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Supervisors-Legislature dispute comes down to control

An effort by Niagara County's 12 town supervisors to provide lifetime health insurance for one of their former colleagues may lead to a larger showdown with the County Legislature over control of the county's special districts.

The Water District Administrative Board, which consists of the 12 supervisors, passed a resolution Aug. 1 to provide Ronald C. Johnston with fully paid health insurance. Johnston, a former Porter supervisor from 1978 to 1995, retired July 31 after 10 years as Water District director.

However, the Legislature's Administration Committee, which was asked to ratify Johnston's insurance, has tabled the request twice, most recently Dec. 13.

Legislator Gerald K. Farnham, R-Lockport, the committee chairman, said this week he opposes the request, asserting that Johnston is not entitled to the coverage.

The county has a rule that employees who put in 20 years or more with the county are entitled to free lifetime health insurance -- free to them.

However, as far as Farnham and Jennifer R. Pitarresi, county risk and insurance director, are concerned, Johnston only has 10 years as a county employee. The supervisors claim Johnston's 17 years as a town supervisor, which equals 17 years on the Water District board, put him over the 20-year threshold.

"Ron was a good director. He did a heck of a job. We just thought he was entitled to the coverage," said Hartland Supervisor William A. Annable, chairman of the Water District board.

Pitarresi said a 10-year employee is entitled to have the taxpayers foot the bill for only 50 percent of his insurance premiums in retirement. Even though the Water District has pledged to pay for Johnston's insurance -- the monthly cost of family coverage, depending on the option chosen, ranges from $882 to $1,402 in 2006 -- legislators are balking.

"It doesn't comply with the rules," Farnham insisted.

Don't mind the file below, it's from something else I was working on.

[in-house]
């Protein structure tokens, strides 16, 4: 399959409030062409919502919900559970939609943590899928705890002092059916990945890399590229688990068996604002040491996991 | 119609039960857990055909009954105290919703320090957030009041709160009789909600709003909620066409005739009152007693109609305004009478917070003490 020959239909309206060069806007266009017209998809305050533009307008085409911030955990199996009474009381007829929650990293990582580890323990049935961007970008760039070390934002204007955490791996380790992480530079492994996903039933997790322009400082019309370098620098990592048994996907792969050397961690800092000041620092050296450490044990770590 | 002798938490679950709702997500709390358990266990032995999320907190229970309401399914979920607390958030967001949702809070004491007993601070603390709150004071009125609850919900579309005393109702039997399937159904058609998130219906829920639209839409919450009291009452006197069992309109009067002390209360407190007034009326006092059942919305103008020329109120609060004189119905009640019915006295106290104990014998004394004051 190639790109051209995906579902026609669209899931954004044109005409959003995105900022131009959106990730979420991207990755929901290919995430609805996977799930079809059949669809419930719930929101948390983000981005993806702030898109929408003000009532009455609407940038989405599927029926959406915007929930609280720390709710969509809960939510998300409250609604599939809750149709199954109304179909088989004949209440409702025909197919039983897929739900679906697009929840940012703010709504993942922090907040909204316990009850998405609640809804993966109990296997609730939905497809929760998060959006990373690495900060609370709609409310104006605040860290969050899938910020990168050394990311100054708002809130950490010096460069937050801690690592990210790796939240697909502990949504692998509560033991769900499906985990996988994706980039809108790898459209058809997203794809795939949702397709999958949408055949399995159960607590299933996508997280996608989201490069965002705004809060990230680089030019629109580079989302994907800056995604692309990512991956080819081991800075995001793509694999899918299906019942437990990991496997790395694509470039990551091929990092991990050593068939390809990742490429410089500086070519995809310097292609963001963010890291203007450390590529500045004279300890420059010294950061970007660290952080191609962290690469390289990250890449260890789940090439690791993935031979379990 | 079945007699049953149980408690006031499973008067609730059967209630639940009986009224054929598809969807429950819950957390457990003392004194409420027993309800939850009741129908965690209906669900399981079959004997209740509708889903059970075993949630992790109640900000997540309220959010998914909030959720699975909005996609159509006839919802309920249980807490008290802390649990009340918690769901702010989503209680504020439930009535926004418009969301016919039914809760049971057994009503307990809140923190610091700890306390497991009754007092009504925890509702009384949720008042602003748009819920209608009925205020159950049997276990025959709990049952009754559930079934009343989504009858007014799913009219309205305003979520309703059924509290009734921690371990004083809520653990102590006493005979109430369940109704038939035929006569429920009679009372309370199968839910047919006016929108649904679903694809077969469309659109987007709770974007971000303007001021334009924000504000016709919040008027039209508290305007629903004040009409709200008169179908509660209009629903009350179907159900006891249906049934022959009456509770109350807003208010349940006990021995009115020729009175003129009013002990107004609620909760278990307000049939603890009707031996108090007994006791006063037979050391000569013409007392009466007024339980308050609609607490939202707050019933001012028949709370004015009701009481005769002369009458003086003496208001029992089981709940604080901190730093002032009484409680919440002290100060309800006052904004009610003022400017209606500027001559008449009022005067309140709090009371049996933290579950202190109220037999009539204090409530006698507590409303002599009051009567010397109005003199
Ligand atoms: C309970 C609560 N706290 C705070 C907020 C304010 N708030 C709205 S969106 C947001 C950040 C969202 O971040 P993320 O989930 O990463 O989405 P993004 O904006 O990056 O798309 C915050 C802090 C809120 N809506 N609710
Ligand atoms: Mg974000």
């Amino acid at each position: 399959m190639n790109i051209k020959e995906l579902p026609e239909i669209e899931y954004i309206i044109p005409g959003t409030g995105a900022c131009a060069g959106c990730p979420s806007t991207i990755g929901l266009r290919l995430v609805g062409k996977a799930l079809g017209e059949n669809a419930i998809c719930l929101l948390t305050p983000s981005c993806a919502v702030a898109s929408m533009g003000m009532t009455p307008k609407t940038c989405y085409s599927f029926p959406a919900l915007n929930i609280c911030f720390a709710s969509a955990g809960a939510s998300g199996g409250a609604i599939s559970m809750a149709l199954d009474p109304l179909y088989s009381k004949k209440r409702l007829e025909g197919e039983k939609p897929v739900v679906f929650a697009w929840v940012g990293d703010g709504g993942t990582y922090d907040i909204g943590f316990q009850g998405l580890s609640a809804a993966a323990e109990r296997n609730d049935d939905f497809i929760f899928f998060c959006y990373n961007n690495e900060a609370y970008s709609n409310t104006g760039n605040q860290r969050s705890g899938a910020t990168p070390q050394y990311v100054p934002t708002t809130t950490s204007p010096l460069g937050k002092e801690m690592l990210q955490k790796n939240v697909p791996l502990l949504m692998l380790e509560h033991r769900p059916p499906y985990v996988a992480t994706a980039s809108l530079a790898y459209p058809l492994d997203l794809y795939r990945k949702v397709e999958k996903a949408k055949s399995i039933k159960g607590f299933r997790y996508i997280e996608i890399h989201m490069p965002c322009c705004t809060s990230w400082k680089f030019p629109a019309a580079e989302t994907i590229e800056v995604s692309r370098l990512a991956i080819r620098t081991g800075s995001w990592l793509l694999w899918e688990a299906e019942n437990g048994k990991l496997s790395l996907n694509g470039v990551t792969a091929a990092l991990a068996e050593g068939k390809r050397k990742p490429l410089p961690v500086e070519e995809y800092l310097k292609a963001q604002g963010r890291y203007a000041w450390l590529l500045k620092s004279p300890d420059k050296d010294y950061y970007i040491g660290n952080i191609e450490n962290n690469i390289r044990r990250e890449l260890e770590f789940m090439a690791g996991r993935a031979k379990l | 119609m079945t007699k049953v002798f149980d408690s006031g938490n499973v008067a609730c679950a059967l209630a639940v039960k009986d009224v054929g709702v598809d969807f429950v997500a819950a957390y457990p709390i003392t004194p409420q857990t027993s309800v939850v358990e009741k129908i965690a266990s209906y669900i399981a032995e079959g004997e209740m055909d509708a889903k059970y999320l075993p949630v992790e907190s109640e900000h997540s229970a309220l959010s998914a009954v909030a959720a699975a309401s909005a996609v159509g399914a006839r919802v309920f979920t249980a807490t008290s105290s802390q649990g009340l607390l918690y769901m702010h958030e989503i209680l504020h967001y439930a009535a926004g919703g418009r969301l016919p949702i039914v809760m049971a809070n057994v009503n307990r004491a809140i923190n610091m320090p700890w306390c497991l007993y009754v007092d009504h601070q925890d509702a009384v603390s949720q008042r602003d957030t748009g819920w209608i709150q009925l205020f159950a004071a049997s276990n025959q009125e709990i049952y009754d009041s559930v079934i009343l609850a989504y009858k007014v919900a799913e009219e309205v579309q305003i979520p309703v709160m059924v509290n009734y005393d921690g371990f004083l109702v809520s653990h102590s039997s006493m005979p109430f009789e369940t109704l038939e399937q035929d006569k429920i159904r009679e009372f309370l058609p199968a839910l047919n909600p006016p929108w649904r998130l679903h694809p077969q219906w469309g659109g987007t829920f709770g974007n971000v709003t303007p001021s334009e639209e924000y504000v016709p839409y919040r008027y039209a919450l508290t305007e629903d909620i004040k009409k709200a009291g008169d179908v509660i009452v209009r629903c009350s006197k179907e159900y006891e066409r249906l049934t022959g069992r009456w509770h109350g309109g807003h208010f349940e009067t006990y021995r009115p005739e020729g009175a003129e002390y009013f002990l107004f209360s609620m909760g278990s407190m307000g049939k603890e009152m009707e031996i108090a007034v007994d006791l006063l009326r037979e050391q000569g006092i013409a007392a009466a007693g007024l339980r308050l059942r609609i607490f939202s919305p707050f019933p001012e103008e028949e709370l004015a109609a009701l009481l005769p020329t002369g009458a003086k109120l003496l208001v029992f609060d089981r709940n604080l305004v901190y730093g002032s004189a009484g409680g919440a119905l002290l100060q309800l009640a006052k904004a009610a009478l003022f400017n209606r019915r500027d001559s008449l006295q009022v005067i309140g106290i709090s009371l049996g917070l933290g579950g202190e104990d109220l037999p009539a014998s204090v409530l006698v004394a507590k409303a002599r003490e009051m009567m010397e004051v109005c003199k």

A 1969 County Legislature resolution gave supervisors membership in the county health plan if they want it. Pitarresi said the only two receiving the coverage in 2005 were Annable and Jerry L. Dean of Wilson, whose term expires Saturday. Annable's single coverage will cost $561 a month in 2006, Pitarresi said.

But the flap over Johnston's health coverage is a symptom of what could turn out to be a wider issue -- whether the Legislature or the supervisors should be in charges of the water and sewer districts.

Farnham insists that state law puts the Legislature, not the supervisors, in charge of the districts. "We're put there to create policy and watch those dollars," Farnham said.

"They're nothing more than an administrative entity of county government," said Legislator Clyde L. Burmaster, R-Ransomville.

Annable signaled the supervisors will defend their turf.

"About every five years they get some new legislators and try to get involved with us," he said. "The Water District was formed by state legislation." And he said that law put the supervisors in charge.

County Attorney Claude A. Joerg disagreed. "The enabling legislation does not give [the supervisors] the authority that historically has been thought to exist," he said.

Annable said, "We always end up with a surplus. Maybe that's what they're interested in."


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